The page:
Methane, the main component of fracked gas, is 84–100 times more potent of a greenhouse gas than carbon dioxide. If just 3% leaks throughout the entire process, from extraction to delivery, fracked gas is worse than coal for the climate.
A recent report from the Environmental Defense Fund (EDF) found leakage rates at about 2.5%, which is much higher than the Environmental Protection Agency reports based on fossil fuel industry supplied leakage rate data.
Independent scientists however, who don’t work closely with the industry as EDF does, have found leakage rates between 5–12%, meaning fracked gas is a climate disaster as well as local public health risk.
Janice Bretscher lives even closer to the Borger compressor station than Gina Cacioppo, just one house away. When I went to her home in June she was doing air monitor testing with Mother’s Out Front, in conjunction with the Environmental Health Project, because Dominion does no testing themselves.
She told me she’s been worried about the emissions since the compress station expanded last summer and that her and many other community members were disappointed to find out that the gas expansion that has put their lives on the line is not even destined for home heating use as Dominion originally claimed, but is headed for a fracked gas power plant being built in Dutchess County, New York.
“They have these wonderful goals they state, but it just doesn’t seem like they’re following through on that” she said of Governor Cuomo’s administration’s climate goals. “We know that our Dominion pipeline that comes through here, that it will now connect to the pipeline that leads straight down to Cricket Valley.”
Even though Governor Cuomo denied approving any fracked gas power plants, his administration provided air quality permits for Cricket Valley, a 1000-megawatt massive fracked gas power plant being built in Dover, New York. I drove there after seeing the Veteran compressor station in Lisa’s community.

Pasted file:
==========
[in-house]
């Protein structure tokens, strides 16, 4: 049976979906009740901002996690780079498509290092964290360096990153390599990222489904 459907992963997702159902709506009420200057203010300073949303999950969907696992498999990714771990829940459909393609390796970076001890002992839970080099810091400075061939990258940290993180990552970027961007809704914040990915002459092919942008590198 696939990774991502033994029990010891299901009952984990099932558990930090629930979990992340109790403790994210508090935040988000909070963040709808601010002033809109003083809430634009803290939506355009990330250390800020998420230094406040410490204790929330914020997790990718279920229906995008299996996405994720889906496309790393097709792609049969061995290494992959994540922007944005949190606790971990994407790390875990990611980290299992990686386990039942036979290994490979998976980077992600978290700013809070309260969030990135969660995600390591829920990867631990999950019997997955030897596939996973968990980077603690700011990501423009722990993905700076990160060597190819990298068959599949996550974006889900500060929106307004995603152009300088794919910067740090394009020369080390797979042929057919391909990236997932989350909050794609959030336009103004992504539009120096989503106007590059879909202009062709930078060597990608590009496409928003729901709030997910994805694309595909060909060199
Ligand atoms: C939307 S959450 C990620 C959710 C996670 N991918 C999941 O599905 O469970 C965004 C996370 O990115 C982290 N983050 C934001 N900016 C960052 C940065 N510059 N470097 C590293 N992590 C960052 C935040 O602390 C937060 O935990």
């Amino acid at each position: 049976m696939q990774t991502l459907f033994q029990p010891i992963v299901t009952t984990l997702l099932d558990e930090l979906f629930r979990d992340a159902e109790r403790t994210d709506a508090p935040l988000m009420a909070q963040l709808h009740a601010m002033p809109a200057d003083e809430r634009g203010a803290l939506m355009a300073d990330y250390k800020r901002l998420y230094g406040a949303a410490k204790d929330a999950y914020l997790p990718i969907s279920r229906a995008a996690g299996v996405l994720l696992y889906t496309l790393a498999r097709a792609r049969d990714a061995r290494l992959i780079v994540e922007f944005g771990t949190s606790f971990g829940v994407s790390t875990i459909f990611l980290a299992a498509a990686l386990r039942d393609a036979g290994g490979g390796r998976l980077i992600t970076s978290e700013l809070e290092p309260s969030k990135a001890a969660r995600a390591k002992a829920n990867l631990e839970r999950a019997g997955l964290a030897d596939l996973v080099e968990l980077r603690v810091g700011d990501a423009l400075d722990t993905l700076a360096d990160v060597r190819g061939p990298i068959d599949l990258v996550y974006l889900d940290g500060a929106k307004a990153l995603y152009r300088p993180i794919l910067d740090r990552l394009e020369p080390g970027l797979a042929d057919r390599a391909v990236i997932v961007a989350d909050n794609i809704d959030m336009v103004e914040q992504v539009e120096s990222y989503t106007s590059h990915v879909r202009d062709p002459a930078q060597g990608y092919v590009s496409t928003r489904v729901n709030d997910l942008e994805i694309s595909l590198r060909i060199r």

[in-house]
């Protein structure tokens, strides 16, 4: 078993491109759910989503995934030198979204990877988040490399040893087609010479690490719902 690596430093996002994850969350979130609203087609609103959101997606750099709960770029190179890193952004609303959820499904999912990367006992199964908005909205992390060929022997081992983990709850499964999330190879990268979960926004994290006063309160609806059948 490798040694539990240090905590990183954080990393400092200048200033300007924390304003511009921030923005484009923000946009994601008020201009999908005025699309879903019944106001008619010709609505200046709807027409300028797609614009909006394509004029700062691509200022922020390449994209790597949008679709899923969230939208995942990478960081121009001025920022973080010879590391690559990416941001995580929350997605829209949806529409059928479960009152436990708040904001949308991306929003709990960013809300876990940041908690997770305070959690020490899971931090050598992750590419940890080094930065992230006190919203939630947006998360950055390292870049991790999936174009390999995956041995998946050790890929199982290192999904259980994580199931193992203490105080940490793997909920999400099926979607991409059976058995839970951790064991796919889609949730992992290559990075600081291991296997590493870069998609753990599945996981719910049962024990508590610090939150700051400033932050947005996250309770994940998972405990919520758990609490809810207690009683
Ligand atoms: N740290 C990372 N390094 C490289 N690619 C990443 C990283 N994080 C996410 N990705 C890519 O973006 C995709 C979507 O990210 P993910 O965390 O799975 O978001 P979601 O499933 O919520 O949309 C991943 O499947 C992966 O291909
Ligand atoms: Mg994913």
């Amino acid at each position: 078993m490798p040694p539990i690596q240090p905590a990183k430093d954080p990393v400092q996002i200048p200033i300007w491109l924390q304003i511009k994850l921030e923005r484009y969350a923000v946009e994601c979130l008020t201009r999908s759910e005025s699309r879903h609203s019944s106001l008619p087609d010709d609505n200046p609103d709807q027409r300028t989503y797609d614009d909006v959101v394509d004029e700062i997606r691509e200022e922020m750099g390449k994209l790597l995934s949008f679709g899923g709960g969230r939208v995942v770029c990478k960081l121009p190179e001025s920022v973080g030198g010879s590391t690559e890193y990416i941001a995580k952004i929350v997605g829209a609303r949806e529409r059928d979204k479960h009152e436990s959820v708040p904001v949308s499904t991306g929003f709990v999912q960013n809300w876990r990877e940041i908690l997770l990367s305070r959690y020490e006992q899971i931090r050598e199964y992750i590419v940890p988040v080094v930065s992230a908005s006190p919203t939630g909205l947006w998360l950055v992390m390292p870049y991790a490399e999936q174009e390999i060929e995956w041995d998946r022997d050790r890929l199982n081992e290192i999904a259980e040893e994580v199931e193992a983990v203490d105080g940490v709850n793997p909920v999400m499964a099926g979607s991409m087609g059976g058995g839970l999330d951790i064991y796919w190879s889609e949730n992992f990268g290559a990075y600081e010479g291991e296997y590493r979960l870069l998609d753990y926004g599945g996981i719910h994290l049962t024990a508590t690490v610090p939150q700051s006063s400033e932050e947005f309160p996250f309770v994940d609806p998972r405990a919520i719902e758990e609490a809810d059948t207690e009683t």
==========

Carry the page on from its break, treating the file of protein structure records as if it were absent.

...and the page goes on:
Beautiful mountains frame the large swath of land that has been cleared for the fracked gas plant. It’s much larger than the farm field near Lisa’s home that has been transformed to an industrial site by the compressor station, but the feeling looking at the two sites is very similar.
“For me it’s been really satisfying to work with people and help them to speak truth to power, but at the end of the day I feel like I failed them in a lot of ways because we still have a compressor here,” said Marshall. “And that means we’re investing in fracking, we’re investing in a fracked future.”
But Lisa hasn’t given up.
“I think the movement is building and I think we’re racking up more wins,” said Marshall. Her region just won a huge victory when the Department of Environmental Conservation denied a permit to store fracked gas liquids in unstable salt caverns under Seneca Lake.
Public pressure and community organizing also led Governor Cuomo’s administration to deny permits for the Constitution and Northern Access fracked gas pipelines as well as Port Ambrose, a liquefied gas export terminal.
“If you look at the gas industry’s own slides they consider the activists in New York and the influence we’ve been able to have over Cuomo to be their greatest barrier to success. So we know we’re having an impact,” said Marshal. “If we can stop it here in New York that could snowball over the entire Northeast.”
And there’s new fracked gas projects in the Southern Tier that will need to be stopped.
Dominion is planning another expansion of their pipeline and there’s a proposal to convert the Cayuga coal plant nearby to a fracked gas plant.
The Federal Regulatory Energy Commission, which is the agency that oversees the federal approval of interstate gas pipelines, has already said they will not take the climate impacts of the Dominion expansion into consideration.
Meaning it’s up to the state of New York and mothers like Lisa to stop it.